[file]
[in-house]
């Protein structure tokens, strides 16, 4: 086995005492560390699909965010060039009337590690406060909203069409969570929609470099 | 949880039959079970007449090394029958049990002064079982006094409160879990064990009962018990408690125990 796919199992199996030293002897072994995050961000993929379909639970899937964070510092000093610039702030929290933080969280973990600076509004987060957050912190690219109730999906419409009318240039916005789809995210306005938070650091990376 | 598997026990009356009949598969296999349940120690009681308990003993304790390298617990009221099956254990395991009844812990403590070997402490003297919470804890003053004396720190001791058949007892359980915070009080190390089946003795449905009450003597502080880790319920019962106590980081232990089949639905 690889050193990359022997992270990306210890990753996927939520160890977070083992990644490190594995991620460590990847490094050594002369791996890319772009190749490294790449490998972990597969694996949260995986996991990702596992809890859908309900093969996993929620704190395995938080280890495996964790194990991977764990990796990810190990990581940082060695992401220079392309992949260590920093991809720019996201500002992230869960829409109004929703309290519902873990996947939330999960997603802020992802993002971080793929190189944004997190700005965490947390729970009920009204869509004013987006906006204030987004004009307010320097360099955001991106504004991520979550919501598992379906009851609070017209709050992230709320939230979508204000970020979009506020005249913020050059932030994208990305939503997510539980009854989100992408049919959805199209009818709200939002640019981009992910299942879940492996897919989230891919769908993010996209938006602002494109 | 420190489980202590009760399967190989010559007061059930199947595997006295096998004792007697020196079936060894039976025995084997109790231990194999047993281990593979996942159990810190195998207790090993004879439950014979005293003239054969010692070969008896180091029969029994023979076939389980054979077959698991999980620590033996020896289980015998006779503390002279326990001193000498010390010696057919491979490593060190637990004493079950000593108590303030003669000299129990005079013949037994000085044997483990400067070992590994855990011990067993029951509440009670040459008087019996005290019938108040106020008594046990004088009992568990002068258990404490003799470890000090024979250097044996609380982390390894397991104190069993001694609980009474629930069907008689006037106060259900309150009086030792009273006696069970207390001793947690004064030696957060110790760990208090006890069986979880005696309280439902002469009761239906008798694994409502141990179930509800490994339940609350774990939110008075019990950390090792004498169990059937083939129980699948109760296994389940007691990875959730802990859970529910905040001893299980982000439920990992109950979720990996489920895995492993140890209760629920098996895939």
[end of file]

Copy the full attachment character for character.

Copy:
[in-house]
């Protein structure tokens, strides 16, 4: 086995005492560390699909965010060039009337590690406060909203069409969570929609470099 | 949880039959079970007449090394029958049990002064079982006094409160879990064990009962018990408690125990 796919199992199996030293002897072994995050961000993929379909639970899937964070510092000093610039702030929290933080969280973990600076509004987060957050912190690219109730999906419409009318240039916005789809995210306005938070650091990376 | 598997026990009356009949598969296999349940120690009681308990003993304790390298617990009221099956254990395991009844812990403590070997402490003297919470804890003053004396720190001791058949007892359980915070009080190390089946003795449905009450003597502080880790319920019962106590980081232990089949639905 690889050193990359022997992270990306210890990753996927939520160890977070083992990644490190594995991620460590990847490094050594002369791996890319772009190749490294790449490998972990597969694996949260995986996991990702596992809890859908309900093969996993929620704190395995938080280890495996964790194990991977764990990796990810190990990581940082060695992401220079392309992949260590920093991809720019996201500002992230869960829409109004929703309290519902873990996947939330999960997603802020992802993002971080793929190189944004997190700005965490947390729970009920009204869509004013987006906006204030987004004009307010320097360099955001991106504004991520979550919501598992379906009851609070017209709050992230709320939230979508204000970020979009506020005249913020050059932030994208990305939503997510539980009854989100992408049919959805199209009818709200939002640019981009992910299942879940492996897919989230891919769908993010996209938006602002494109 | 420190489980202590009760399967190989010559007061059930199947595997006295096998004792007697020196079936060894039976025995084997109790231990194999047993281990593979996942159990810190195998207790090993004879439950014979005293003239054969010692070969008896180091029969029994023979076939389980054979077959698991999980620590033996020896289980015998006779503390002279326990001193000498010390010696057919491979490593060190637990004493079950000593108590303030003669000299129990005079013949037994000085044997483990400067070992590994855990011990067993029951509440009670040459008087019996005290019938108040106020008594046990004088009992568990002068258990404490003799470890000090024979250097044996609380982390390894397991104190069993001694609980009474629930069907008689006037106060259900309150009086030792009273006696069970207390001793947690004064030696957060110790760990208090006890069986979880005696309280439902002469009761239906008798694994409502141990179930509800490994339940609350774990939110008075019990950390090792004498169990059937083939129980699948109760296994389940007691990875959730802990859970529910905040001893299980982000439920990992109950979720990996489920895995492993140890209760629920098996895939």